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Chapter 11 Effects of Subsidiary Autonomy on Innovation Development and Transfer Intensities

Entrepreneurship in the Global Firm

ISBN: 978-1-78052-114-5, eISBN: 978-1-78052-115-2

ISSN: 1745-8862

Publication date: 20 October 2011

Abstract

Purpose – To explore the influence of autonomy on subsidiaries' development and transfer intensities and their interrelationship.

Methodology/approach – We develop a theoretical model that we test on a sample of 85 innovation projects developed in 63 subsidiaries in 14 countries. The data were collected by personal interviews and analysed using the Partial Least Squares technique.

Findings – Autonomy is an important driver of subsidiaries' innovation intensity although, surprisingly, we find no influence on transfer intensity. We confirm the positive relationship between subsidiary innovativeness and its role as provider of new competence to sister units within the multinational enterprise (MNE).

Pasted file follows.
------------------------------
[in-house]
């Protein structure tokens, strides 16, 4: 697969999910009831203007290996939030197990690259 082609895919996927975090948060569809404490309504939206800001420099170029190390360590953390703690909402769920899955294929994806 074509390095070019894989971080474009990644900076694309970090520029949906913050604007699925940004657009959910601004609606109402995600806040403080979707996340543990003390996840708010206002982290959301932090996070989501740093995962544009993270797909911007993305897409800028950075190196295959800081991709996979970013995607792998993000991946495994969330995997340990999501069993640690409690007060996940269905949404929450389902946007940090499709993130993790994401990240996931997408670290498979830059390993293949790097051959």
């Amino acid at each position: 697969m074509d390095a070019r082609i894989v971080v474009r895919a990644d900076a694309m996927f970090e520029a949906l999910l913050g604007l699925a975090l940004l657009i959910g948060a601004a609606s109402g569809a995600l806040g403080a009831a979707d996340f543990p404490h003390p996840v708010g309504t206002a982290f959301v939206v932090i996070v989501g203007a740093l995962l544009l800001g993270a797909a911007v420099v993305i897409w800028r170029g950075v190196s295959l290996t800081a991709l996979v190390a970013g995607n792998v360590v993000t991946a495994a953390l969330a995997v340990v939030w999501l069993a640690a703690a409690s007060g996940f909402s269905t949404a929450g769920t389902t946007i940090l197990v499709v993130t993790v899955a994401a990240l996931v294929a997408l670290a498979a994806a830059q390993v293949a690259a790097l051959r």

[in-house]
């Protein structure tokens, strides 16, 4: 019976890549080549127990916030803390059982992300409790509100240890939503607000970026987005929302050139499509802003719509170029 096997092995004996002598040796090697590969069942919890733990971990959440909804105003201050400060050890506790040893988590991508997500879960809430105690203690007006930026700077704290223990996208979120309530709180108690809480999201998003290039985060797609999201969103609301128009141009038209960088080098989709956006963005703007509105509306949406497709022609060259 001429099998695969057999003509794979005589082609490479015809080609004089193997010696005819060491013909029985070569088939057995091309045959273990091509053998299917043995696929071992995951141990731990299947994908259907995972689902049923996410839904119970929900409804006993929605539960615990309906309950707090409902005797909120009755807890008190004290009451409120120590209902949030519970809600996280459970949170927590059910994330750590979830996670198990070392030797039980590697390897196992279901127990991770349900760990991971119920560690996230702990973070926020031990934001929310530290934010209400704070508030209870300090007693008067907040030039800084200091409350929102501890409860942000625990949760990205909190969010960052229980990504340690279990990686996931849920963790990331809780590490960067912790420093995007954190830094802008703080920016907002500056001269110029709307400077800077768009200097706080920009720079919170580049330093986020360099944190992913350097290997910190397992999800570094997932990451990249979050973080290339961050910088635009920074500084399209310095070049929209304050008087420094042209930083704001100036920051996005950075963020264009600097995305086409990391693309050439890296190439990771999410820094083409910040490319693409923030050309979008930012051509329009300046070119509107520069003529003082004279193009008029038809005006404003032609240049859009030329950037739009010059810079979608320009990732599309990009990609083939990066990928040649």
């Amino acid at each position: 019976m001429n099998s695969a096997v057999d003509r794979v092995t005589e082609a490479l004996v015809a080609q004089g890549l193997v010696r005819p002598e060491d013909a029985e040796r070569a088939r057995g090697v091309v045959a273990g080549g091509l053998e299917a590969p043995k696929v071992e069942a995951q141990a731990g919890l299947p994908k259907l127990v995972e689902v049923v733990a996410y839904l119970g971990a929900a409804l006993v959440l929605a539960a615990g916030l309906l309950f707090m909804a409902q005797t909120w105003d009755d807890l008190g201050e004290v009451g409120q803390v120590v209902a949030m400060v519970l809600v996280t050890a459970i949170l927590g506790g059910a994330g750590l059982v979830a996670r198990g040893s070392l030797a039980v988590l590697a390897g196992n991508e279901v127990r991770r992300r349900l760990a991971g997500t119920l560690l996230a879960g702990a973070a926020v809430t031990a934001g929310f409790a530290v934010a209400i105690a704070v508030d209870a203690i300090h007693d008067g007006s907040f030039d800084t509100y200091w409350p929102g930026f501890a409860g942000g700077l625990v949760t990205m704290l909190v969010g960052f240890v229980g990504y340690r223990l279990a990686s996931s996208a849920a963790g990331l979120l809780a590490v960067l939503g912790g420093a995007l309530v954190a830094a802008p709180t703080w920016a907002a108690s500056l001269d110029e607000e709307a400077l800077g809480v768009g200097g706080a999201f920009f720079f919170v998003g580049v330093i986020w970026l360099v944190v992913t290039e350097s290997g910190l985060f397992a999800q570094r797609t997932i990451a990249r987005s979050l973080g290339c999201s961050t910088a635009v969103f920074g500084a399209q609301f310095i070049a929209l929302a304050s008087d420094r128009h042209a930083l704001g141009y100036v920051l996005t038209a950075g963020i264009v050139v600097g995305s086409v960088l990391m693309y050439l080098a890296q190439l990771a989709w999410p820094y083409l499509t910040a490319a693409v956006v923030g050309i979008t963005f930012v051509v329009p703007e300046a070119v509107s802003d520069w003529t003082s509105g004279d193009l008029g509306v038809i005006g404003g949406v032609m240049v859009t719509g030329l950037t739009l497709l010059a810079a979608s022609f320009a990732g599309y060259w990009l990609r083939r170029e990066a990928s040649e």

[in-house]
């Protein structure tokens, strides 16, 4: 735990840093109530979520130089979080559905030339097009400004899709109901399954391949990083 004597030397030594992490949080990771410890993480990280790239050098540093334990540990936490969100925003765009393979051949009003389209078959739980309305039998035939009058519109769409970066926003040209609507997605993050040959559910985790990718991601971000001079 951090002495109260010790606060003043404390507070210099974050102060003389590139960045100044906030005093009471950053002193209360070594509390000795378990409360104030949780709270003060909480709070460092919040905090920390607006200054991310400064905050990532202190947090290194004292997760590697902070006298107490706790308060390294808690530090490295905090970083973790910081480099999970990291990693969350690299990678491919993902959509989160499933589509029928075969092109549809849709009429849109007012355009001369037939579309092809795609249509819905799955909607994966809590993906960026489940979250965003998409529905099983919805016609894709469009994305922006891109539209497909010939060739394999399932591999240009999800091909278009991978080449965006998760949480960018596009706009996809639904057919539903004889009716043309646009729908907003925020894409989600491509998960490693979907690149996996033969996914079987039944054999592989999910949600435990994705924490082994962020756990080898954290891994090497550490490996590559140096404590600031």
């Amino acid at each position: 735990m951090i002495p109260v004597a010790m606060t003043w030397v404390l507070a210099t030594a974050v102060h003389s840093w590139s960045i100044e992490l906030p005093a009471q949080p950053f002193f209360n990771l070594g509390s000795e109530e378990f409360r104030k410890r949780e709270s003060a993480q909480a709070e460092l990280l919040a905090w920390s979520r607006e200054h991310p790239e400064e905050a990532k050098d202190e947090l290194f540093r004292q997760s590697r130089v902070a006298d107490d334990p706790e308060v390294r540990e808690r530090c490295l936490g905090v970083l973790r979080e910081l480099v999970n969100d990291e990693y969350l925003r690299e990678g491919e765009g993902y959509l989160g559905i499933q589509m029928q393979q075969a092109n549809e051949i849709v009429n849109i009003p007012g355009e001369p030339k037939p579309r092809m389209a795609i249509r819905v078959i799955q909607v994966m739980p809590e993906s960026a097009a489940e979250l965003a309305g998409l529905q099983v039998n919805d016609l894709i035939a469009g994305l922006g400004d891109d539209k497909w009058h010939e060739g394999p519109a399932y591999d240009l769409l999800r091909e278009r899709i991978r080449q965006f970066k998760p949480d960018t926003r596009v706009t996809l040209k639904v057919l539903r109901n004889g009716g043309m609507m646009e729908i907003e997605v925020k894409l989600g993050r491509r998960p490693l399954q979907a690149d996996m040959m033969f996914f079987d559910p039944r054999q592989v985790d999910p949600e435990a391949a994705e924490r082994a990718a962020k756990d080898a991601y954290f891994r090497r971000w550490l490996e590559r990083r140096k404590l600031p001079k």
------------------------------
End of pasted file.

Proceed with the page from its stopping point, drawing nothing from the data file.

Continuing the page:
Research limitations/implications – In line with previous studies, we can say that autonomy is a desirable result of subsidiary evolution. We can also suggest that overall subsidiary autonomy is beneficial not just to the subsidiary but to the rest of the MNE, since the more the subsidiary innovates the more related competence will be transferred. In other words, innovation efforts at subsidiary level are critical to sustain MNEs' overall competitive advantage.

Practical implications – First, it seems that the more a subsidiary's innovativeness is fostered, the more transfers to other units will occur. Second, we have seen how autonomy is beneficial to the innovative activity of the subsidiary and that it does not seem to harm transfer intensity.

Originality/value – Following studies that point out the potential trade-off between the output of development and transfer activities by subsidiaries, our research contributes by empirically testing the relationship between the intensities of subsidiary innovation development and transfer.

Keywords

Citation

Ciabuschi, F. and Martín Martín, O. (2011), "Chapter 11 Effects of Subsidiary Autonomy on Innovation Development and Transfer Intensities", Verbeke, A., Tavares-Lehmann, A.T. and Van Tulder, R. (Ed.) Entrepreneurship in the Global Firm (Progress in International Business Research, Vol. 6), Emerald Group Publishing Limited, Bingley, pp. 251-273. https://doi.org/10.1108/S1745-8862(2011)0000006014

Publisher

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Emerald Group Publishing Limited

Copyright © 2011, Emerald Group Publishing Limited